The War on The Wolf

Posted in Lifestyle
on July 27, 2019

Dear Reader,

This is entirely off topic to what I normally write about, yet it is a matter close to my heart. As some of you maybe aware, I am not American nor do I have to power to affect American politics in anyway, yet I am a lover of wildlife and conversation.

Whilst watching an old American drama film (Never Cry Wolf) and being inspired by the novel at a young age, although not scientific it holds a message of preservation. It dawned on me how similar the message today resonates throughout this millennial society. For those who are not familiar with the book by Farley Mowat or the film, it is a tale about the Artic wolf. It revolves around a biologist, Mowat himself, and the expedition he has been sent to complete; to seek proof that wolves are the fault of the declining caribou population.

Now, what does this have to do with Trump and politics?

Well, one of the first legislations the Trump signed lifted the ban of hunting predatory animals in Alaska. Another bill, dubbed ‘The War on Wolves’ act, would also mean that the ESA protections on wolves would be lifted in Minnesota, Michigan, Wisconsin and Wyoming. These protections allow of the wolves not to be trophy hunted or culled, without these they would become effectively game for anyone.

Due to societal views on wolves themselves, from fairytales to TV, they have been dubbed scary and vicious. Yet, it is the reintroduction to wolves to Yellowstone National Park that restored its ecosystem today. This can be seen in the following video below, they an asset to ecosystems and to the influx of tourists seeking to view the wolf in Yellowstone. Further, there have also only been 6 recorded fatalities due to wolf attacks in the United States, over 100 years. They are not creatures of nightmares nor the vicious animal seen in caricatures or on TV, they are shy, passive and work as a family unit. The real answer on  the attack of the wolf itself, lies within their habitat.

The habitats of most of the wolf packs lie in areas of special interest such as national parks and due to the protected status of the wolf, the land becomes so too. The land in the West especially is  one of agricultural and industrial value, yet the protected nature of one species stands in the way of a power hungry industry.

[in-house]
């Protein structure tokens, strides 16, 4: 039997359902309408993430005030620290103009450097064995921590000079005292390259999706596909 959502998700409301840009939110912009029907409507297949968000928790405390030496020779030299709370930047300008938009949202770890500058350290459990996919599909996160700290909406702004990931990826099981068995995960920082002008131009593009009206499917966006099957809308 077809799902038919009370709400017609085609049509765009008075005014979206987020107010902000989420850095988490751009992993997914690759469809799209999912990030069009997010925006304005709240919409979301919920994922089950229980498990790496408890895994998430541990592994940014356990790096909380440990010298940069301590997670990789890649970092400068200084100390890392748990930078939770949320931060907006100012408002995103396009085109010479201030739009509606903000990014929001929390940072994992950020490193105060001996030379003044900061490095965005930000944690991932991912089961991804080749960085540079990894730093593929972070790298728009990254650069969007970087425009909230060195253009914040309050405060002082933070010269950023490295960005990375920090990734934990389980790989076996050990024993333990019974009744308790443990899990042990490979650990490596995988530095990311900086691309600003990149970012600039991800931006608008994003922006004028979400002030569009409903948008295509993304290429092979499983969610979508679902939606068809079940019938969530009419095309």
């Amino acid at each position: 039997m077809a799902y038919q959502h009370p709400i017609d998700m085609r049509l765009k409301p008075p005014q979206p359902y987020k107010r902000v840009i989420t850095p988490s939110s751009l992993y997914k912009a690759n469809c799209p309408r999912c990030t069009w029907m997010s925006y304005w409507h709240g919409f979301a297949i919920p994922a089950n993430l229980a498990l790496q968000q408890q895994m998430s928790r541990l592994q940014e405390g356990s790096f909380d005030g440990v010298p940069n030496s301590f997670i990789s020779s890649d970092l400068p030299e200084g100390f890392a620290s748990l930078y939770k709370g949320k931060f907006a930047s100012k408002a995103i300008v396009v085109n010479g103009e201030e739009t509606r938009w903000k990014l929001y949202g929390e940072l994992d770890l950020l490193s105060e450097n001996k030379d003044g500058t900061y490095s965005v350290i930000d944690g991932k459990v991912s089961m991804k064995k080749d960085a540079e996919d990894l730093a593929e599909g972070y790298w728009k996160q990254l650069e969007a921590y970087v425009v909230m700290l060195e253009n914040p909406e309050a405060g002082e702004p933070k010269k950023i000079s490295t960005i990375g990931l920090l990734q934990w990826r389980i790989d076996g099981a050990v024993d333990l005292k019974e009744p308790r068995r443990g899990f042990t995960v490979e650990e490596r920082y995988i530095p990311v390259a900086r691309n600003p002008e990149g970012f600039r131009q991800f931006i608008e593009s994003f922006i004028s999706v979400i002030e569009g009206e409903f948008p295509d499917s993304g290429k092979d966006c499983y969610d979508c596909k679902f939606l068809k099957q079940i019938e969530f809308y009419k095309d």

Back to Never Cry Wolf, the film was released in 1983 and ends with the biologist ,sent by the government, learning that the real monster is not of the wolf- but that of humanity. An Inuit turns to hunting the animal they cherish for self profit, the American pilot seeks the wilderness for profit and the biologist himself sent to blame the animal instead of the hunter.

I urge anyone reading this to realise then that this beautiful animal is not the image of a merciless killer, but one of beauty and the figurehead for America’s wilderness.

It was the story of the B.C wolves that drew my attention to the similarities between that of the film and how its message resonates more than ever today. Over 50 years ago the novel was published yet, the decline of caribou is being putting on the fault of the wolf. The link of the petition has been added (here). But, if you are American and reading this I urge you to write to your government to stop the culling of wolves. The killing of a species should never be an option nor a solution.

“We have doomed the wolf not for what it is, but for what we deliberately and mistakenly perceive it to be –the mythologized epitome of a savage ruthless killer – which is, in reality, no more than a reflected image of ourself.”
― Farley Mowat, Never Cry Wolf

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